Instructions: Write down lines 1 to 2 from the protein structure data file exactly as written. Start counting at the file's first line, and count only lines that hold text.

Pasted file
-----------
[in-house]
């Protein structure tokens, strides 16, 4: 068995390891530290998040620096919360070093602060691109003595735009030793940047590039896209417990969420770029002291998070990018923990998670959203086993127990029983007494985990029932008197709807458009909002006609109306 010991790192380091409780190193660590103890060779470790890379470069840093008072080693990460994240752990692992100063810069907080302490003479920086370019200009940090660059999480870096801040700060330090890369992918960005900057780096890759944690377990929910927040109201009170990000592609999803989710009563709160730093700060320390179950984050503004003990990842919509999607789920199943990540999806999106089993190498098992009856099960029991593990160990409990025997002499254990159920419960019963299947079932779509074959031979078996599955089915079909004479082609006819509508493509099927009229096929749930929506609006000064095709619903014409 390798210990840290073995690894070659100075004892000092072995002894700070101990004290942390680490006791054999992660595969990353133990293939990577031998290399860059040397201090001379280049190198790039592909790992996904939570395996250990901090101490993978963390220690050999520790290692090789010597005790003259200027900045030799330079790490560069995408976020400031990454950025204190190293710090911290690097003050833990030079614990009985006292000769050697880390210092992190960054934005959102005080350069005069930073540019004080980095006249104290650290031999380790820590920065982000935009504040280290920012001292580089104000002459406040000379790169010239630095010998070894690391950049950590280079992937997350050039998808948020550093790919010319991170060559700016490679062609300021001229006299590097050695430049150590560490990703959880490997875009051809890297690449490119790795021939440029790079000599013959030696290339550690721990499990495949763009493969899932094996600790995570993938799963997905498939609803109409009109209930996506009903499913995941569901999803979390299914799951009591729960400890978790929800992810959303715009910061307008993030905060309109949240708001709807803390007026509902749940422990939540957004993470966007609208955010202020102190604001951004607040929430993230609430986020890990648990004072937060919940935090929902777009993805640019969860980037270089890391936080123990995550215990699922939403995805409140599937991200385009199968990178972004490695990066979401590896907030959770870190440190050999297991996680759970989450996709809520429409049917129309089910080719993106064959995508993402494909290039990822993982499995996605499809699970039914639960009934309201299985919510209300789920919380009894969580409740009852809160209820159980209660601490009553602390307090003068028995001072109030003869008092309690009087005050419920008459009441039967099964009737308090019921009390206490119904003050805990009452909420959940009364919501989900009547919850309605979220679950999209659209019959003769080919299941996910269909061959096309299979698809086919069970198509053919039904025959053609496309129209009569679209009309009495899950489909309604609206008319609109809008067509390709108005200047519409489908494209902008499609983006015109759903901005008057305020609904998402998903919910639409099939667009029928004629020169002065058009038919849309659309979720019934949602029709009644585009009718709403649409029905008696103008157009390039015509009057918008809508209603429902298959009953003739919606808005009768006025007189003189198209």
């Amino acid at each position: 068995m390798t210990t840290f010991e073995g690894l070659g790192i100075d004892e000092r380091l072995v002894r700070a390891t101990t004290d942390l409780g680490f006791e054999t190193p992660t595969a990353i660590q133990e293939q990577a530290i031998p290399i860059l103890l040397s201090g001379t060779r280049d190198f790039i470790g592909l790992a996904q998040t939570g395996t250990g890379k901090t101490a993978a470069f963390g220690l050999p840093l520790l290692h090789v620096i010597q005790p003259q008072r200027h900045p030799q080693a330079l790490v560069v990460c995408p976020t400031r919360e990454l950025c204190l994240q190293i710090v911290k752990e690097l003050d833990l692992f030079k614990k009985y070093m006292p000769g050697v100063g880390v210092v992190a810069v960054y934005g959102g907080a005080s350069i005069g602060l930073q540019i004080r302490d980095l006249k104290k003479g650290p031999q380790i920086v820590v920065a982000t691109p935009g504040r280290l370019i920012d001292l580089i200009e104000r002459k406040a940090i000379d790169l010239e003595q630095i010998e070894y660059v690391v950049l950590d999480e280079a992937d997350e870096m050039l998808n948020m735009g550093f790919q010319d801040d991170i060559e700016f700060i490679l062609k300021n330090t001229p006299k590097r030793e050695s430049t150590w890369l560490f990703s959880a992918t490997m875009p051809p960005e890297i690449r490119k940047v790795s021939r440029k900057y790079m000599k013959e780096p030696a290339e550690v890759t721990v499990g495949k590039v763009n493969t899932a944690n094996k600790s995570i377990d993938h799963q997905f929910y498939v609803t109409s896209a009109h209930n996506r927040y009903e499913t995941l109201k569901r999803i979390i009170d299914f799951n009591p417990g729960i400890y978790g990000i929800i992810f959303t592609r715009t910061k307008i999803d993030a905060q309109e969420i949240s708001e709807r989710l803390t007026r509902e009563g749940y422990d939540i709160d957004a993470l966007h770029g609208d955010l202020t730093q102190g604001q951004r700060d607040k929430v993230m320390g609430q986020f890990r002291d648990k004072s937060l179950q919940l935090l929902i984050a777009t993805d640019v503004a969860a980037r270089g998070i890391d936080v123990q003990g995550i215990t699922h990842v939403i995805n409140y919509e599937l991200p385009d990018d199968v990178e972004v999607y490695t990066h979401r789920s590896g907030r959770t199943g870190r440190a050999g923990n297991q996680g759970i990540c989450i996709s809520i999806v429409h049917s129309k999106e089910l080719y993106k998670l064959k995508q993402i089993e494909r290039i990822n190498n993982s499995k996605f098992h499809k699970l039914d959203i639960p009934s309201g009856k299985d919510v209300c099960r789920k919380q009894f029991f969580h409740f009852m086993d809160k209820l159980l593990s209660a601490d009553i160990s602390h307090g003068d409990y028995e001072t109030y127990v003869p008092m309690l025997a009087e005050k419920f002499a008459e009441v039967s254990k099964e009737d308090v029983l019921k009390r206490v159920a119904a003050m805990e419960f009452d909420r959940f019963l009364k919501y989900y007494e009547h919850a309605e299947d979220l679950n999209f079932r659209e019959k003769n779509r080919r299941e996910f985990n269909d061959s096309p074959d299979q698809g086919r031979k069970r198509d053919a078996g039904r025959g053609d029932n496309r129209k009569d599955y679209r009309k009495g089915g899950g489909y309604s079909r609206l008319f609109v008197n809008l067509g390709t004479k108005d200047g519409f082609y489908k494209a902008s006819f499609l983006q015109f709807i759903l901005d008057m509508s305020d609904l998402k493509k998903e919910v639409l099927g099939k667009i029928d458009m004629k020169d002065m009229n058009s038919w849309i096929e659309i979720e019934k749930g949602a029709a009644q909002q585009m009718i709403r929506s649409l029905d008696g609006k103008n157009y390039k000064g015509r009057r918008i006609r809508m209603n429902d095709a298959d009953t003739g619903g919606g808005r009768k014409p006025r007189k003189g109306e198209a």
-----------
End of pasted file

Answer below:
[in-house]
């Protein structure tokens, strides 16, 4: 068995390891530290998040620096919360070093602060691109003595735009030793940047590039896209417990969420770029002291998070990018923990998670959203086993127990029983007494985990029932008197709807458009909002006609109306 010991790192380091409780190193660590103890060779470790890379470069840093008072080693990460994240752990692992100063810069907080302490003479920086370019200009940090660059999480870096801040700060330090890369992918960005900057780096890759944690377990929910927040109201009170990000592609999803989710009563709160730093700060320390179950984050503004003990990842919509999607789920199943990540999806999106089993190498098992009856099960029991593990160990409990025997002499254990159920419960019963299947079932779509074959031979078996599955089915079909004479082609006819509508493509099927009229096929749930929506609006000064095709619903014409 390798210990840290073995690894070659100075004892000092072995002894700070101990004290942390680490006791054999992660595969990353133990293939990577031998290399860059040397201090001379280049190198790039592909790992996904939570395996250990901090101490993978963390220690050999520790290692090789010597005790003259200027900045030799330079790490560069995408976020400031990454950025204190190293710090911290690097003050833990030079614990009985006292000769050697880390210092992190960054934005959102005080350069005069930073540019004080980095006249104290650290031999380790820590920065982000935009504040280290920012001292580089104000002459406040000379790169010239630095010998070894690391950049950590280079992937997350050039998808948020550093790919010319991170060559700016490679062609300021001229006299590097050695430049150590560490990703959880490997875009051809890297690449490119790795021939440029790079000599013959030696290339550690721990499990495949763009493969899932094996600790995570993938799963997905498939609803109409009109209930996506009903499913995941569901999803979390299914799951009591729960400890978790929800992810959303715009910061307008993030905060309109949240708001709807803390007026509902749940422990939540957004993470966007609208955010202020102190604001951004607040929430993230609430986020890990648990004072937060919940935090929902777009993805640019969860980037270089890391936080123990995550215990699922939403995805409140599937991200385009199968990178972004490695990066979401590896907030959770870190440190050999297991996680759970989450996709809520429409049917129309089910080719993106064959995508993402494909290039990822993982499995996605499809699970039914639960009934309201299985919510209300789920919380009894969580409740009852809160209820159980209660601490009553602390307090003068028995001072109030003869008092309690009087005050419920008459009441039967099964009737308090019921009390206490119904003050805990009452909420959940009364919501989900009547919850309605979220679950999209659209019959003769080919299941996910269909061959096309299979698809086919069970198509053919039904025959053609496309129209009569679209009309009495899950489909309604609206008319609109809008067509390709108005200047519409489908494209902008499609983006015109759903901005008057305020609904998402998903919910639409099939667009029928004629020169002065058009038919849309659309979720019934949602029709009644585009009718709403649409029905008696103008157009390039015509009057918008809508209603429902298959009953003739919606808005009768006025007189003189198209």